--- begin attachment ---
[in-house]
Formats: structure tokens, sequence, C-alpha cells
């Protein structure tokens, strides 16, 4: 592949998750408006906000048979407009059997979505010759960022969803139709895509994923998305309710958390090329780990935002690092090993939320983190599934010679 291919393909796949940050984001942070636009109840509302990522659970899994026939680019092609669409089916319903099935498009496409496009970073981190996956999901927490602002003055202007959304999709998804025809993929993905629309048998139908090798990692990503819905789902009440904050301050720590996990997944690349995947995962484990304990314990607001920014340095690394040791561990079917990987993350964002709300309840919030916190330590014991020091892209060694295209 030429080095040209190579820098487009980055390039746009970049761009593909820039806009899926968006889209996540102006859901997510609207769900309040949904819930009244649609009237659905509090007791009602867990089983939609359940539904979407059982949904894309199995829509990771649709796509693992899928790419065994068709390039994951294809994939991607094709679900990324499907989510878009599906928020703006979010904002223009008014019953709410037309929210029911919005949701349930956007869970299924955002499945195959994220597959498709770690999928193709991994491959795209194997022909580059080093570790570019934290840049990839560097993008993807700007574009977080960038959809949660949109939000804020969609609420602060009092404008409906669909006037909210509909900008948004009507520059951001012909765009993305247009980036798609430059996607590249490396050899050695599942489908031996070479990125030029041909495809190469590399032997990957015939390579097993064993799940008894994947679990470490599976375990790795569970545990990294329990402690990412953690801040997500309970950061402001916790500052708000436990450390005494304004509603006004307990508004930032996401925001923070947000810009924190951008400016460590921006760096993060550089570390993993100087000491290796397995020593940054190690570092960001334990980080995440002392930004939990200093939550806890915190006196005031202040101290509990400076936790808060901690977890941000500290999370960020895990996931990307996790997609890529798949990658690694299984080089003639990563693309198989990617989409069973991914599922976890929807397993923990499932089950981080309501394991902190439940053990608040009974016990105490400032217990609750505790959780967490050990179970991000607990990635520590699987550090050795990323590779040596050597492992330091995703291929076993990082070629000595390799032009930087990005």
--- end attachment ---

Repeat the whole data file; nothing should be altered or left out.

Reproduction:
[in-house]
Formats: structure tokens, sequence, C-alpha cells
């Protein structure tokens, strides 16, 4: 592949998750408006906000048979407009059997979505010759960022969803139709895509994923998305309710958390090329780990935002690092090993939320983190599934010679 291919393909796949940050984001942070636009109840509302990522659970899994026939680019092609669409089916319903099935498009496409496009970073981190996956999901927490602002003055202007959304999709998804025809993929993905629309048998139908090798990692990503819905789902009440904050301050720590996990997944690349995947995962484990304990314990607001920014340095690394040791561990079917990987993350964002709300309840919030916190330590014991020091892209060694295209 030429080095040209190579820098487009980055390039746009970049761009593909820039806009899926968006889209996540102006859901997510609207769900309040949904819930009244649609009237659905509090007791009602867990089983939609359940539904979407059982949904894309199995829509990771649709796509693992899928790419065994068709390039994951294809994939991607094709679900990324499907989510878009599906928020703006979010904002223009008014019953709410037309929210029911919005949701349930956007869970299924955002499945195959994220597959498709770690999928193709991994491959795209194997022909580059080093570790570019934290840049990839560097993008993807700007574009977080960038959809949660949109939000804020969609609420602060009092404008409906669909006037909210509909900008948004009507520059951001012909765009993305247009980036798609430059996607590249490396050899050695599942489908031996070479990125030029041909495809190469590399032997990957015939390579097993064993799940008894994947679990470490599976375990790795569970545990990294329990402690990412953690801040997500309970950061402001916790500052708000436990450390005494304004509603006004307990508004930032996401925001923070947000810009924190951008400016460590921006760096993060550089570390993993100087000491290796397995020593940054190690570092960001334990980080995440002392930004939990200093939550806890915190006196005031202040101290509990400076936790808060901690977890941000500290999370960020895990996931990307996790997609890529798949990658690694299984080089003639990563693309198989990617989409069973991914599922976890929807397993923990499932089950981080309501394991902190439940053990608040009974016990105490400032217990609750505790959780967490050990179970991000607990990635520590699987550090050795990323590779040596050597492992330091995703291929076993990082070629000595390799032009930087990005």